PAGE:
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Why is your teenager stressed?

Are you worried about your teenager?

Why is the suicide rate of 15-24 year olds on the rise in Hong Kong?

Parenting the average adolescent is a daunting task, but how do you navigate the added stress and mental health concerns that plague many Hong Kong teens?

Let’s look at the broad picture of Hong Kong student life.

School interviews often begin at age three. Schools are seen as hierarchical in nature: some are considered better, more elite than others. Where you child is accepted is just the beginning of a potential gauntlet of perceived and actual pressures from family, school, and peer group. Over time, these pressures are stoked with added tutorials, extra-curricular activities and a shocking lack of sleep and exercise.

As your child grows into their teens, they become increasingly aware of conflicting cultural and social factors that further influence their schooling experience. The picture can be progressively detailed, but on a broad level is clear and difficult to misinterpret.

Although local and international schools face different challenges, neither are immune to problems. The Hong Kong Jockey Club Centre for Suicide Research and Prevention, out of HKU, reports and researches on an increase in adolescent suicide rates in past years [1]. Their research and work in program development and support services is just the start and although targeting the local school population, we know the topic is far reaching and a present concern in the International context too.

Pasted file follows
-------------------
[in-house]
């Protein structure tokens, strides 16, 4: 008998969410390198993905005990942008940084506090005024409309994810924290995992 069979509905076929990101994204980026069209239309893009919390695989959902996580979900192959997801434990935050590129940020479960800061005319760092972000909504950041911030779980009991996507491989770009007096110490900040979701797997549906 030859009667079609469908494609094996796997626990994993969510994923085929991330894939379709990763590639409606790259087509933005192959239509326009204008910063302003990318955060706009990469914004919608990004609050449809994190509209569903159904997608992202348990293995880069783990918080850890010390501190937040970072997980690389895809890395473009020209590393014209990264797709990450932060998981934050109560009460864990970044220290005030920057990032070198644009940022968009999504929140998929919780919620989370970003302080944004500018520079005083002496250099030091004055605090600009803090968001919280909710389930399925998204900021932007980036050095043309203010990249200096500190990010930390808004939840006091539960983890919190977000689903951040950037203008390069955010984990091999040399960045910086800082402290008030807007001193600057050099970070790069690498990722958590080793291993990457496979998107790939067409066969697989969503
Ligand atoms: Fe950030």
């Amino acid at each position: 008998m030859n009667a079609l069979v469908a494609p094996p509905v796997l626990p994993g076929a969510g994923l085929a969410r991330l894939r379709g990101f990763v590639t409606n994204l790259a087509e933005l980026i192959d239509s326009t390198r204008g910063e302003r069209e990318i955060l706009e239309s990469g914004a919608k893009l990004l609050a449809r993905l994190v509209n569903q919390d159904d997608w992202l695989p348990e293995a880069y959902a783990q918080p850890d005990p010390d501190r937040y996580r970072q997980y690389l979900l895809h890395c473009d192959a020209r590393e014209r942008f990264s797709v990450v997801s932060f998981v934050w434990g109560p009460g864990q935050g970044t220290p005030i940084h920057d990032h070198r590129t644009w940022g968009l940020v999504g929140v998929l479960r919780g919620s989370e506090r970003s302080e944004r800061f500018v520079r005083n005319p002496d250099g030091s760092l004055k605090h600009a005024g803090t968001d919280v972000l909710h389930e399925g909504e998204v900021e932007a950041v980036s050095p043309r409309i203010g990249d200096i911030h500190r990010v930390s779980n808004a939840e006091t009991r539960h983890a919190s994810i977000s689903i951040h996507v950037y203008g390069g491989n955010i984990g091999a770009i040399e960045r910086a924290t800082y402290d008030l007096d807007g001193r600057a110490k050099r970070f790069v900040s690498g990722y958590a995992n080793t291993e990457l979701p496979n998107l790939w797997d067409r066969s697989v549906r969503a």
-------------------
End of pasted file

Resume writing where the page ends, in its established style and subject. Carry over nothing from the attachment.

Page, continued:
For such international school students, the privilege of studying in a diverse, progressive and broad thinking environment is life changing and ideally beneficial for their development as learners. That said, as the teenage brain is still under significant development, students are not always capable of dealing - in isolation - with the onslaught of influence and pressure.

Sadly, we see that interpersonal skills, communication, resiliency building, and problem solving often take the back seat to school work and regimented scheduling.

As caregiver, it is assumed you want the best for your child, and their future prospects. Are you worried, however, that you might need outside help?

Mental health provision - such as counselling therapy - is a great first point to start.

Raising your child in Hong Kong does not have to be defined by doom and gloom. However, with the pressure, lack of open communication, and unintended negative reinforcement, even the happiest teen can begin to develop unhealthy thought patterns. These patterns can develop into depression, anxiety, and worse.

Evidence shows that talking about these feelings and thoughts can help; understanding and working toward change (rather than placing blame) is key.

A counsellor can help.

Stephanie Young M.Ed, B.Ed (Counselling) can be consulted at The Round Clinic.

T. 2648 2612

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